Where he gets into trouble is where he doesn't know enough to take a position apart but thinks he does. I admire him for trying, but arguments based on charts displaying correlations just don't prove anything unless you can also show a cause-and-effect relationship. I suggest he get some people to help him who can take the time to pull these issues apart at a little more fundamental level.

I would recommend that those who don't normally question their political beliefs take a look at this book. It's a template for how to check your own thinking by doing a little research . . . something we should all do more of.

I had never heard of Glenn Beck before reading his book so I didn't have a prior opinion of him as an on-air performer.

I also haven't seen An Inconvenient Truth, so I don't know how accurate his satire of Al Gore is.
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12 of 16 people found the following review helpful By Tom Lindaman on December 10, 2007
Format: Hardcover
I will admit at the beginning that I am a fan of Glenn Beck's radio and TV shows, so some will dismiss this highly positive review of the book as ignorantly following Beck's lead. I assure you my review is based on what I read.

And what I read was highly entertaining, and informative.

On every page, there is at least one item that will make you laugh, whether it be a cartoon, a line of prose, or one of Glenn's "ADD Moments." The hard part was deciding whether to read the chapter or read the asides first!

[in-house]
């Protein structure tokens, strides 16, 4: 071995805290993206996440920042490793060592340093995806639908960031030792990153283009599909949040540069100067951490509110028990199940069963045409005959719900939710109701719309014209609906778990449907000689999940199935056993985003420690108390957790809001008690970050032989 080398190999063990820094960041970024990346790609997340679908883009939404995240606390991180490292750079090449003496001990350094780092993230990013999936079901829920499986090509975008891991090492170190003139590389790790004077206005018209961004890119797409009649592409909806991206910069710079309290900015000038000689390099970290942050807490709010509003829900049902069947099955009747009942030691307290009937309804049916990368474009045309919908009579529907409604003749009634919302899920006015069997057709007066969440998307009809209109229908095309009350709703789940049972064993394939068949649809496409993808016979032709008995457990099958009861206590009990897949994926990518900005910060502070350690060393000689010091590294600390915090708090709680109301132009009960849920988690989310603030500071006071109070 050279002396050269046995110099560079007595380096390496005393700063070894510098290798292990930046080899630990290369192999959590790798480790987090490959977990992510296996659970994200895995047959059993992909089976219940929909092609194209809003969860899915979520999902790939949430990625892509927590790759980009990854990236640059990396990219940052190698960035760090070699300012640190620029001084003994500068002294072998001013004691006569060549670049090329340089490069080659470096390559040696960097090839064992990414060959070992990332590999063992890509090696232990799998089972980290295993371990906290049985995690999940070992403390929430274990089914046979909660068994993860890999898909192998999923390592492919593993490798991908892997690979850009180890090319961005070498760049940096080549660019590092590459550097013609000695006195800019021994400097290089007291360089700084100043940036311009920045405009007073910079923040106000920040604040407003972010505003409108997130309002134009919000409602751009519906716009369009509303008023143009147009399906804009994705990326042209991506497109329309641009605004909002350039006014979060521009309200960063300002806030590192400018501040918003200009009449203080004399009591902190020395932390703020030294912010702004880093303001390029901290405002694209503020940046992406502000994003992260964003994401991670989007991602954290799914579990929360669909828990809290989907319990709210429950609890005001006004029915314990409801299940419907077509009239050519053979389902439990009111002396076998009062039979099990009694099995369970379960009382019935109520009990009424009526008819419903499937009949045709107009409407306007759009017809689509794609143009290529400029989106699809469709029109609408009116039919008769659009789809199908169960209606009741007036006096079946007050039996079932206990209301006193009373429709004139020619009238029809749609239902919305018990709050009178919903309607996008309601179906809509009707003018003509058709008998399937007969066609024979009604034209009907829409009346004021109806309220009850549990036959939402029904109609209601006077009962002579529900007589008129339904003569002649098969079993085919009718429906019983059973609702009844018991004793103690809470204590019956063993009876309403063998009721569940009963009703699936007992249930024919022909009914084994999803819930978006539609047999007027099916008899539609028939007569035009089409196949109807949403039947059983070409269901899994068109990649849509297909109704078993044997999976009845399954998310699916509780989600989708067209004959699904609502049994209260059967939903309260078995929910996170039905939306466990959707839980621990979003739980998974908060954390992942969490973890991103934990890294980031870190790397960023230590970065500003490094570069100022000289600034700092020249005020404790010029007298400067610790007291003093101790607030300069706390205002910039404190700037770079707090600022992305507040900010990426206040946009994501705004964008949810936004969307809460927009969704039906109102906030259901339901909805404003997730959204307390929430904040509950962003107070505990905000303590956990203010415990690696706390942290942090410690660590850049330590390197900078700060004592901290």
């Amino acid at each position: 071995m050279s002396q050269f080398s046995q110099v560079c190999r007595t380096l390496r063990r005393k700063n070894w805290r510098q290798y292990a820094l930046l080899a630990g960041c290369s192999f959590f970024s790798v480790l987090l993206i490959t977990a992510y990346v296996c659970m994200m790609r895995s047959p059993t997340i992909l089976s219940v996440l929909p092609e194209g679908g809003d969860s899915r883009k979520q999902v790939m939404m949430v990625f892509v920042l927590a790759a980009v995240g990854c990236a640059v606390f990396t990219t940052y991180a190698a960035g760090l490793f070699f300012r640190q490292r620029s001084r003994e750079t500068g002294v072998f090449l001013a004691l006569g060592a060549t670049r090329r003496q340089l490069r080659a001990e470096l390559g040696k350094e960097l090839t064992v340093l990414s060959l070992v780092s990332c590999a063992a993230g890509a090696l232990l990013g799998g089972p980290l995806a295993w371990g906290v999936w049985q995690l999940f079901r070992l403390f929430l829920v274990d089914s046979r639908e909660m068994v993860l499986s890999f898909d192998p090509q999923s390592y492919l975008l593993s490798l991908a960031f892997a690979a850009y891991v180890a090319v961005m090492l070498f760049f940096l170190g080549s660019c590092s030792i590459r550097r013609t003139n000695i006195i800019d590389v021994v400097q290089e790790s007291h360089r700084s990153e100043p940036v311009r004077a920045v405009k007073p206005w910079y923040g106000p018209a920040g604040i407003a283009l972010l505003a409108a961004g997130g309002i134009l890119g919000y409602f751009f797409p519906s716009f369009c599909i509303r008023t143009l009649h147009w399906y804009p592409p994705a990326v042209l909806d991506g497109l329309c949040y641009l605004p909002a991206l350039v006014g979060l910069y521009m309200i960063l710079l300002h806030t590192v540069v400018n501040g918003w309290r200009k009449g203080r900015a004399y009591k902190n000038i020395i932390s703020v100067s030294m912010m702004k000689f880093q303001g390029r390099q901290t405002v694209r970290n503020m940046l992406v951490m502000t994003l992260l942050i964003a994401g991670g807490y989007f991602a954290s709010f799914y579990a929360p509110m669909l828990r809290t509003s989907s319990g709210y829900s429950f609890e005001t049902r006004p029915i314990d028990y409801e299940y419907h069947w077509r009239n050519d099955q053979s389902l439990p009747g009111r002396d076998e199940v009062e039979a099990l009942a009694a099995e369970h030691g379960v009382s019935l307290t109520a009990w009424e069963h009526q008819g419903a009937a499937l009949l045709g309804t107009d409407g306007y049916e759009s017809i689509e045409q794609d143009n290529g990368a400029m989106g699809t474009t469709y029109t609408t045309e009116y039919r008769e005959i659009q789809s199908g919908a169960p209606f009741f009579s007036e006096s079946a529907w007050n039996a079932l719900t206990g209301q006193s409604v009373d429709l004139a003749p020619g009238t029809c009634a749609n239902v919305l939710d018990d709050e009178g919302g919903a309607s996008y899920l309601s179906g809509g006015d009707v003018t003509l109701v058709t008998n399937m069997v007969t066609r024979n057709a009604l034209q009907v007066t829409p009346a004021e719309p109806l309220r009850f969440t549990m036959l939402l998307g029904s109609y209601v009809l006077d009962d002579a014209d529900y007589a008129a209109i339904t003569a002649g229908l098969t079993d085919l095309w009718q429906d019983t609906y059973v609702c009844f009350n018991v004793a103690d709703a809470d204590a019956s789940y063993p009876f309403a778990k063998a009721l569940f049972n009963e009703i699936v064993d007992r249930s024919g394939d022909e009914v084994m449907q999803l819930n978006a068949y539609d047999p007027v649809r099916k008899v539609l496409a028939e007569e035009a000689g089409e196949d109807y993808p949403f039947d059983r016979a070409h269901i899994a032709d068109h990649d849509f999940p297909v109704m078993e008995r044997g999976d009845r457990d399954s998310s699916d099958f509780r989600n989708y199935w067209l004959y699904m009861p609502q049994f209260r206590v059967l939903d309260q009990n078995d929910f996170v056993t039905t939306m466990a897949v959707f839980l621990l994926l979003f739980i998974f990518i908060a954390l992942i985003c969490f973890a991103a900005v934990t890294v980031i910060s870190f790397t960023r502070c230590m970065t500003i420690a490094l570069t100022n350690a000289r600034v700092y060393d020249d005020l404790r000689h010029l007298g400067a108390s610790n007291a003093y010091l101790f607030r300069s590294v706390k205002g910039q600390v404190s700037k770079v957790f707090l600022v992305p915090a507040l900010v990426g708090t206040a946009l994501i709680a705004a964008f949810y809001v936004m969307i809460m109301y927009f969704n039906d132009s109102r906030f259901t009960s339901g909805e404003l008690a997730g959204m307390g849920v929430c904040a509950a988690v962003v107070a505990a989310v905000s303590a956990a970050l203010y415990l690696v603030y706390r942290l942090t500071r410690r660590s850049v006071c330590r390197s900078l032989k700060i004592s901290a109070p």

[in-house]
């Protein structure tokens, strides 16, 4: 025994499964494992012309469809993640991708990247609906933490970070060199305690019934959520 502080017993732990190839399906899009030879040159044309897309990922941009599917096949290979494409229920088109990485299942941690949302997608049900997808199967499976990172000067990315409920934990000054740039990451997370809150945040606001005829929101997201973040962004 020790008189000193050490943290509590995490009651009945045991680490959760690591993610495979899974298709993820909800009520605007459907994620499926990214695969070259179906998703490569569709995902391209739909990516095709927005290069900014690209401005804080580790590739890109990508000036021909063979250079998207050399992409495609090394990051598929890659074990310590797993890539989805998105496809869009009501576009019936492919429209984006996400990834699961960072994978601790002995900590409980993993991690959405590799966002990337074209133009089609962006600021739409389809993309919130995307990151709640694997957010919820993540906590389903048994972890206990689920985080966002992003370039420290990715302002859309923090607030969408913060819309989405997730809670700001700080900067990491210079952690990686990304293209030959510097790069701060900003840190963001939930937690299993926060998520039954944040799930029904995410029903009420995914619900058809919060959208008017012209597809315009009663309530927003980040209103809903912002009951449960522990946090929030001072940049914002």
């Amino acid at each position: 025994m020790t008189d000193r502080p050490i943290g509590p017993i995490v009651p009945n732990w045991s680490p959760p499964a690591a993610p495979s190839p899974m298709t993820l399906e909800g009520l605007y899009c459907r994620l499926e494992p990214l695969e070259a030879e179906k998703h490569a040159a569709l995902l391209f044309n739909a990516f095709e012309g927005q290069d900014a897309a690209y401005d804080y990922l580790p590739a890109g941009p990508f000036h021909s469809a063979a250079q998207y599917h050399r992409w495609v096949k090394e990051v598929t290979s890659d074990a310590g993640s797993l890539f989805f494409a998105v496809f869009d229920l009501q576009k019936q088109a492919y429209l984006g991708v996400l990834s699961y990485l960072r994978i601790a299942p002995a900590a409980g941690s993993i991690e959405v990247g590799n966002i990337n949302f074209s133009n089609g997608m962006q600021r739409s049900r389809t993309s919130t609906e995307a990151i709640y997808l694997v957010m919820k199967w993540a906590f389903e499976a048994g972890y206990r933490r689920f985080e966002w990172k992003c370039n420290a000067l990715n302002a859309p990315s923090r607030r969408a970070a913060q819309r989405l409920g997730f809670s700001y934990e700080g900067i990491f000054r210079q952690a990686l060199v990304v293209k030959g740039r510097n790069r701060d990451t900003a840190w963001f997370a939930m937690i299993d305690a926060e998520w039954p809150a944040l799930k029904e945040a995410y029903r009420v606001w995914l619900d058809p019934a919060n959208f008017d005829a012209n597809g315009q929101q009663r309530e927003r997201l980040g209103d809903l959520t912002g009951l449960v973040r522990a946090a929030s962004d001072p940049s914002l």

All in all, it was highly refreshing, interesting, funny, challenging, and quick to read. Don't believe the 1-star reviews. Anybody can get something good from "An Inconvenient Book."
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60 of 85 people found the following review helpful By Edwin C. Pauzer VINE VOICE on December 12, 2007
Format: Hardcover
Picking up this book will give the reader some quick impressions. The book's size and paper texture is more like a colorful high school text. Beck loves to ham up his image either in caricature or photograph, and he does his best to come across as the common sense sage dispensing wit and wisdom like the coverall-ed old codger does from the rocking chair of his front porch. He also seems to think that he possesses a fine sense of humor.

He makes a number of "confessions" in his tome, which give me the impression that he is a man who thinks he knows what he's talking about rather than one who does. He states often enough phrases like, "I'm no scientist, but...." or "Now, I'm no economist but I know the law of supply and demand," or "...the Frenchy-French school of economics," (which make me wonder if he has any credentials at all). Then, Glenn spills out his common sense for the reader to swallow. In fact he tells us that his education beyond high school consisted of going to the library to read about one topic, then returning to read about someone with a contrarian's view of the same. Beck proudly announces this as a qualification of some form of evenhandedness.

While I admit that I have respect for admission of alcoholism and his continuing recovery from it, it's hard not to be turned off by a man, whose evenhandedness and horse sense resulted in, by his own admission, firing someone for having handed him the wrong pen. He further reveals a lack of imagination in telling us, what is now ad nauseam, the conservative "needle's stuck" about Senator Byrd's membership in the Ku Klux Klan back in 1947.

All right, Glenn. We get it already. Give it a rest, will ya? Move on to Senator Craig and family values, or something.